Grace's Guide

British Industrial History

Grace's Guide is the leading source of historical information on industry and manufacturing in Britain. This web publication contains 147,937 pages of information and 233,602 images on early companies, their products and the people who designed and built them.

Streetly Manufacturing Co

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of Streetly, Sutton Coldfield, near Birmingham - Works. Telephone: Works - Streetly 7311. Telegraphic Address: "Works, Bang, Streetly".

of 1 Argyll Street, London, W1. Telephone: Gerrard 7278. Cables: "Plastobrit, Wesdo, London". (1947)

1926 Harrods was persuaded to give space in its Knightsbridge store for a display of moulded phenolic tableware called Banda Ware. This tableware, together with other mouldings by the Streetly Manufacturing Co (SMC) and Thomas De La Rue and Co, was featured in a display that opened towards the end of November. This attracted so much interest that, after ten days, Harrods asked Beetle Products Co to install an additional stand on the ground floor, followed soon after by a third in the stationery department.

1929 Already a customer for British Cyanides Co's moulding powders, when SMC's owner died, Streetly Manufacturing Co was purchased by British Cyanides Co who had realised that ownership of a moulding factory would assist in the development and improvement of its new Beetle® moulding powders, providing first-hand experience of moulding performance under production conditions. Any complaints from other trade moulders that the new subsidiary might be a favoured customer were frequently counteracted by SMC’s production staff, claiming that BIP supplied them with all the trade rejects!

Under its new ownership SMC expanded and was consistently at the forefront in mould design, moulding techniques and quality standards.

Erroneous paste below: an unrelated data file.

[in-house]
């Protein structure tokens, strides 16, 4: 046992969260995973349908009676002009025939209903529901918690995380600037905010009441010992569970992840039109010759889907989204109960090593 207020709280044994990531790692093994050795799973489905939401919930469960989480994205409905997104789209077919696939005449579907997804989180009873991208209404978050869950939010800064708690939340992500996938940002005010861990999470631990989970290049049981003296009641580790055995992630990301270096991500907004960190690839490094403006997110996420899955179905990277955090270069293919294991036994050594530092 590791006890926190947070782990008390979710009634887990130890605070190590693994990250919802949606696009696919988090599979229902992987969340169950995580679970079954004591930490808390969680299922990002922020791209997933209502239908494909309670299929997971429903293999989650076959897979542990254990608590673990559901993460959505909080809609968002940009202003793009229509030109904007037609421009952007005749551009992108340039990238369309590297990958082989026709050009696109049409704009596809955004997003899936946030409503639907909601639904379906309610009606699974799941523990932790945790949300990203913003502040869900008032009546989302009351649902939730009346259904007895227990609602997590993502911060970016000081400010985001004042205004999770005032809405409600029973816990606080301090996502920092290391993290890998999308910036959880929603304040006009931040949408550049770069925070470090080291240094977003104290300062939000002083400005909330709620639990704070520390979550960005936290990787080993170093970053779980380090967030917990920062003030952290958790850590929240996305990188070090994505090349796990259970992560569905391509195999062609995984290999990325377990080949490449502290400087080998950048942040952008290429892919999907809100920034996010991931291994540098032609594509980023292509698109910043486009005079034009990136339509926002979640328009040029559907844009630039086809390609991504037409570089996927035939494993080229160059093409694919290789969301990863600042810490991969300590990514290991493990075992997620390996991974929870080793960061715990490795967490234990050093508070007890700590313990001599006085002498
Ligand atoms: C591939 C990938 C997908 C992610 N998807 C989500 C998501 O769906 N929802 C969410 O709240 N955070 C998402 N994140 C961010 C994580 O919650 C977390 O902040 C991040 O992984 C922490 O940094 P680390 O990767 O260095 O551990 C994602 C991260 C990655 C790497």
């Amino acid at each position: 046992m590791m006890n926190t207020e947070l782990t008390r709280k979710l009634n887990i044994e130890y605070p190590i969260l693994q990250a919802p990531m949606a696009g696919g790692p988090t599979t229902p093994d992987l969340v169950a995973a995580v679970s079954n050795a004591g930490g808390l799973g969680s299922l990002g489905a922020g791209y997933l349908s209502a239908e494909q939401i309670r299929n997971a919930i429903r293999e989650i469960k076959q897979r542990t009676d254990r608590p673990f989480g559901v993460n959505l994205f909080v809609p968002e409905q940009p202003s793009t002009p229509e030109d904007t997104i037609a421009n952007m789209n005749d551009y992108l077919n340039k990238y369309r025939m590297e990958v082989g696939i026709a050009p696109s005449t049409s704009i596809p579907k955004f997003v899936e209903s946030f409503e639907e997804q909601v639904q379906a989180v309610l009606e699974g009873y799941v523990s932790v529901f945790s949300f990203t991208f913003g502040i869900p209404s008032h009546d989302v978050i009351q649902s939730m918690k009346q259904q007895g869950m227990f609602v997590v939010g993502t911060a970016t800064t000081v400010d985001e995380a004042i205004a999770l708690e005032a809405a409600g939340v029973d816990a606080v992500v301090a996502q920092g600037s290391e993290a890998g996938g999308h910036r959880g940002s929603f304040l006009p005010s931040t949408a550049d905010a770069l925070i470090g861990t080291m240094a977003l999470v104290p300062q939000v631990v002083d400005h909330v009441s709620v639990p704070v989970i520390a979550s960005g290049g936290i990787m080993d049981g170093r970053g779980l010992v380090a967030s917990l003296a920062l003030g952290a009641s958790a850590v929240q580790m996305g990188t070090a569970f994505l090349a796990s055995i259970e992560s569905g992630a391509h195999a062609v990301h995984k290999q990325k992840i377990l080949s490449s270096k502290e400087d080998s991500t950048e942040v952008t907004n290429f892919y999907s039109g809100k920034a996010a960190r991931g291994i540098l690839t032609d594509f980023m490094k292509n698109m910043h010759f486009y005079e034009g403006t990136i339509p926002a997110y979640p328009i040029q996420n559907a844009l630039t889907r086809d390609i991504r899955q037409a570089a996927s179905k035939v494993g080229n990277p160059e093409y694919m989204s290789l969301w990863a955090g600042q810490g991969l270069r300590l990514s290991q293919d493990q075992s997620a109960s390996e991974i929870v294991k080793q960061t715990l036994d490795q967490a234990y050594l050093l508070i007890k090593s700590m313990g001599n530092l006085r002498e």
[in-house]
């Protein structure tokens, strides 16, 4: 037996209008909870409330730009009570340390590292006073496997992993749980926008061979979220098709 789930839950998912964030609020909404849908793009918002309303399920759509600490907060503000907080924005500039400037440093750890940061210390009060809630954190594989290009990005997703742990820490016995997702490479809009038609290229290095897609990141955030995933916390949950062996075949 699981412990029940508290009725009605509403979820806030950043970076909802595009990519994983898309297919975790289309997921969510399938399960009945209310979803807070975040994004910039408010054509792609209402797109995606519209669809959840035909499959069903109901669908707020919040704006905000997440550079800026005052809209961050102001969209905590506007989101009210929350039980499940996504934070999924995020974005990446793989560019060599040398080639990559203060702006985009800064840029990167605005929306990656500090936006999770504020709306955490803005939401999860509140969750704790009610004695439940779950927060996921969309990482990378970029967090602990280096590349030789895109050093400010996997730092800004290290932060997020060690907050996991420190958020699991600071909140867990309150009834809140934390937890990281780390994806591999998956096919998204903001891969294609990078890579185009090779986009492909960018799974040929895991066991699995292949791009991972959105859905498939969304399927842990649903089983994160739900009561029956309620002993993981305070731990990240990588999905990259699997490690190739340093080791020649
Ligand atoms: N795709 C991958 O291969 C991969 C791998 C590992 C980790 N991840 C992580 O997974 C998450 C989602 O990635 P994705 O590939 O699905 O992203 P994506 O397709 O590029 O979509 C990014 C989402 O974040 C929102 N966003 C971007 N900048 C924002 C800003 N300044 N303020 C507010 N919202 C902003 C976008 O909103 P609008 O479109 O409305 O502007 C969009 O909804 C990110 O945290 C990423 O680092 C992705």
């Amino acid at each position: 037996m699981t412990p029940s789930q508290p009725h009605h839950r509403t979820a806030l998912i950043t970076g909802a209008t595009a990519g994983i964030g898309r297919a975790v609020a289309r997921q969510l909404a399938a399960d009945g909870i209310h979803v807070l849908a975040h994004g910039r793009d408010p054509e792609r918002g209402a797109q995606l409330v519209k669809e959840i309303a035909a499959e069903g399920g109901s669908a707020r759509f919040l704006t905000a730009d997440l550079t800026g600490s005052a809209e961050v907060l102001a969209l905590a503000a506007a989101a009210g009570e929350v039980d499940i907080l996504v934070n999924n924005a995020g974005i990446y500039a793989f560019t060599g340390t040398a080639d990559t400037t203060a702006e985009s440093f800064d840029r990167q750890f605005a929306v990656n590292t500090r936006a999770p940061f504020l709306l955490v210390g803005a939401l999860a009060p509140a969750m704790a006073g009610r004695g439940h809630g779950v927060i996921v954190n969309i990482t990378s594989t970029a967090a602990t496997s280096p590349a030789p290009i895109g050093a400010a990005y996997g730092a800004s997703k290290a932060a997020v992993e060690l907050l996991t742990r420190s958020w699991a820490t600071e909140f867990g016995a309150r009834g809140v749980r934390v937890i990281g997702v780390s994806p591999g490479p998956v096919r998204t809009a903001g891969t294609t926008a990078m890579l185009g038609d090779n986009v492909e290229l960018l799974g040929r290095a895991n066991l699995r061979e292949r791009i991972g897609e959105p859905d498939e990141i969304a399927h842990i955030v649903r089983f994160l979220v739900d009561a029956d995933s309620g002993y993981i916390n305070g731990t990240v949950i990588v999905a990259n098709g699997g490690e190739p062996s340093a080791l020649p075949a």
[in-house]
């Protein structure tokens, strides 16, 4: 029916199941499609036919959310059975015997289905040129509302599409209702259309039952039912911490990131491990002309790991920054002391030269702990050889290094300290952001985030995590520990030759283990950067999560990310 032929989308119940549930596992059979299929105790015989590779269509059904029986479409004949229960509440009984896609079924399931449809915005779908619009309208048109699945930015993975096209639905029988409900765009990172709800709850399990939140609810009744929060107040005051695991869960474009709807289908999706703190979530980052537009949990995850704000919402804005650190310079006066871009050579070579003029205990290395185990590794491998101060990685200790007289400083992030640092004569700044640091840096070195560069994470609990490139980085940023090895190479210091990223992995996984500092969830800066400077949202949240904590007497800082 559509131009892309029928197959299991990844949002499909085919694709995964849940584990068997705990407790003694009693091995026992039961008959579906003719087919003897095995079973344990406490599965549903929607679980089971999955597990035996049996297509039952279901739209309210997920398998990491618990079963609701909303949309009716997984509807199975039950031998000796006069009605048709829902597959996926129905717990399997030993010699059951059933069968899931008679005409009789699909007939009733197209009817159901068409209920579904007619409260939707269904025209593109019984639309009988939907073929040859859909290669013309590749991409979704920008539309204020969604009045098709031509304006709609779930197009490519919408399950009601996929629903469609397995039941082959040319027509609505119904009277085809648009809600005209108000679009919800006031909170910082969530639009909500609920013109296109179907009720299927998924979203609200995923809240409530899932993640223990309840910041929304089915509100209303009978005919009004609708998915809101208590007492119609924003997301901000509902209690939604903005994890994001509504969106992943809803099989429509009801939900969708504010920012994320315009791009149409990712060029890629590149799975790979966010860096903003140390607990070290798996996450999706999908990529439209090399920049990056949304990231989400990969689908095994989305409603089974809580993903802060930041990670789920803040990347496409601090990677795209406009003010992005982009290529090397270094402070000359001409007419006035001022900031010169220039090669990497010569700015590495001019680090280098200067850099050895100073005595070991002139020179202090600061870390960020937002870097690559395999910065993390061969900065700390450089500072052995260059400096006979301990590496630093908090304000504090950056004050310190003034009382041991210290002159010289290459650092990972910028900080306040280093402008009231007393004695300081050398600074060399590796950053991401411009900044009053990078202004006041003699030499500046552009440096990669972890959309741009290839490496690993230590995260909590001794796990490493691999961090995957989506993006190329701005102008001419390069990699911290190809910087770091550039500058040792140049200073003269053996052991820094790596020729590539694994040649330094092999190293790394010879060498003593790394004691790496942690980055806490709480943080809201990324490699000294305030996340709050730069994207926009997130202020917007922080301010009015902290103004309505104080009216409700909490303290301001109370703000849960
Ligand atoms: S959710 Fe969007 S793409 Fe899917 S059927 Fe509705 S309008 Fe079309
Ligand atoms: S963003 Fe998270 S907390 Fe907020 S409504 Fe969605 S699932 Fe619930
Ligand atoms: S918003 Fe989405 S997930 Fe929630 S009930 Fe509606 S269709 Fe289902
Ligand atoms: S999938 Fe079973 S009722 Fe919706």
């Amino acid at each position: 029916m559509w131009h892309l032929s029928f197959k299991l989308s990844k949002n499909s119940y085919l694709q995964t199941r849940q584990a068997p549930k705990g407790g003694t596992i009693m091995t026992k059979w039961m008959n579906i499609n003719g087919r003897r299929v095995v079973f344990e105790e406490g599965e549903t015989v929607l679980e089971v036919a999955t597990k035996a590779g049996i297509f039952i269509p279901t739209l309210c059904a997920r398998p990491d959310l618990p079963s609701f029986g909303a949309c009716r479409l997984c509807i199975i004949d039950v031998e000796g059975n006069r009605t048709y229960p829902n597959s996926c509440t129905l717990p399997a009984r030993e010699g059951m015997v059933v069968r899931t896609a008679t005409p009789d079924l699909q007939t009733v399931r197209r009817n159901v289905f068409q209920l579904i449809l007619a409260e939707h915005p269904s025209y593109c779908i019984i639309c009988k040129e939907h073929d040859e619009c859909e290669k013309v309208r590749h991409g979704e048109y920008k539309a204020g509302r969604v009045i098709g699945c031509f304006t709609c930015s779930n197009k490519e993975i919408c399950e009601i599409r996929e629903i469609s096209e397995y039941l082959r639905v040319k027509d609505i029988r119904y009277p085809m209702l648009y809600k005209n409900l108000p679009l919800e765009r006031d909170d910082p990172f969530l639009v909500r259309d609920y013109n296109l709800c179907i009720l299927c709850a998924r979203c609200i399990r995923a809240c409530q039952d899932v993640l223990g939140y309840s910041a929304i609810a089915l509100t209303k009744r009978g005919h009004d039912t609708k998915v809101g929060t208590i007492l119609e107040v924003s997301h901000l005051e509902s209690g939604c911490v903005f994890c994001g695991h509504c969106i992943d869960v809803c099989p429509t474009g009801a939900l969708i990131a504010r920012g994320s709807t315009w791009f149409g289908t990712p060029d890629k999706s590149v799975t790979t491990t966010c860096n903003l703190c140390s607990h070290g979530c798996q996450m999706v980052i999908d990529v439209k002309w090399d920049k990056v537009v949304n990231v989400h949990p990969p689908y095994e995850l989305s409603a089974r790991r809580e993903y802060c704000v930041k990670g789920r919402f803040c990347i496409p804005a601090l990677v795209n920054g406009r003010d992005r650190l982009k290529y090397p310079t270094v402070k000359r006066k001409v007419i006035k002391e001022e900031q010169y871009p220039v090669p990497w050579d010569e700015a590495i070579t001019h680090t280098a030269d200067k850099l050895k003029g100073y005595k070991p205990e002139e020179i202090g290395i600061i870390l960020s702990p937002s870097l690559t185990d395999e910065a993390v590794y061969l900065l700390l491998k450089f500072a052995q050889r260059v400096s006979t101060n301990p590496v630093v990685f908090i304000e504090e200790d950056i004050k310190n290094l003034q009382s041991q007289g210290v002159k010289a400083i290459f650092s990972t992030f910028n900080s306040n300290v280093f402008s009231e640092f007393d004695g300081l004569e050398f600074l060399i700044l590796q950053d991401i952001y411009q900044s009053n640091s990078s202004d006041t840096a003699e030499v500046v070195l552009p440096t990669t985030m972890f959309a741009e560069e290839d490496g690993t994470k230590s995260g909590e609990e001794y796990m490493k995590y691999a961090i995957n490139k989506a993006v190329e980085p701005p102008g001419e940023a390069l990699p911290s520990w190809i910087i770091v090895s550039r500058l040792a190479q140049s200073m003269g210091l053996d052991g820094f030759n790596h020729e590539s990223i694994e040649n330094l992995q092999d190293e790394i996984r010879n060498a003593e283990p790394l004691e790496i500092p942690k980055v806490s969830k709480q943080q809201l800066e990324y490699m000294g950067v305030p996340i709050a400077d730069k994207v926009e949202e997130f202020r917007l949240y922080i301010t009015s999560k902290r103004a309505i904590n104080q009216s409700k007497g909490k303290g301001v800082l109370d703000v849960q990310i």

1933 Patent - Improvements in distributers for powdered or granular condiments. [1]

1936 Advert. Two 'Ultimat' whisky pouring measures designed by A. H. Woodfull and moulded by the Streetly Manufacturing Co (for) Gaskell and Chambers. Body moulded in coloured Beetle urea formaldehyde, screw cap in 'Scarab' urea formaldehyde, and measure in transparent Beetle. An example of a very early transfer compression moulding, and the winner of a British Plastics Design Award in 1937.

1936 The name of British Cyanides Co was changed to British Industrial Plastics.

1936 Unable to recruit the highly skilled toolmakers needed to machine and build precision moulding tools at the Streetly Manufacturing Co in the Staffordshire countryside, the BIP board decided to set up a second manufacturing subsidiary, B.I.P. Tools, as its own tool making company. SMC’s toolroom and its works manager were moved to a purpose-built factory on a green-field site close to Birmingham. Refined mould design techniques produced better mouldings and B.I.P. Tools was created to employ those techniques in designing and producing the moulds. In addition to producing the moulds needed by SMC, B.I.P. Tools also supplied others in the industry.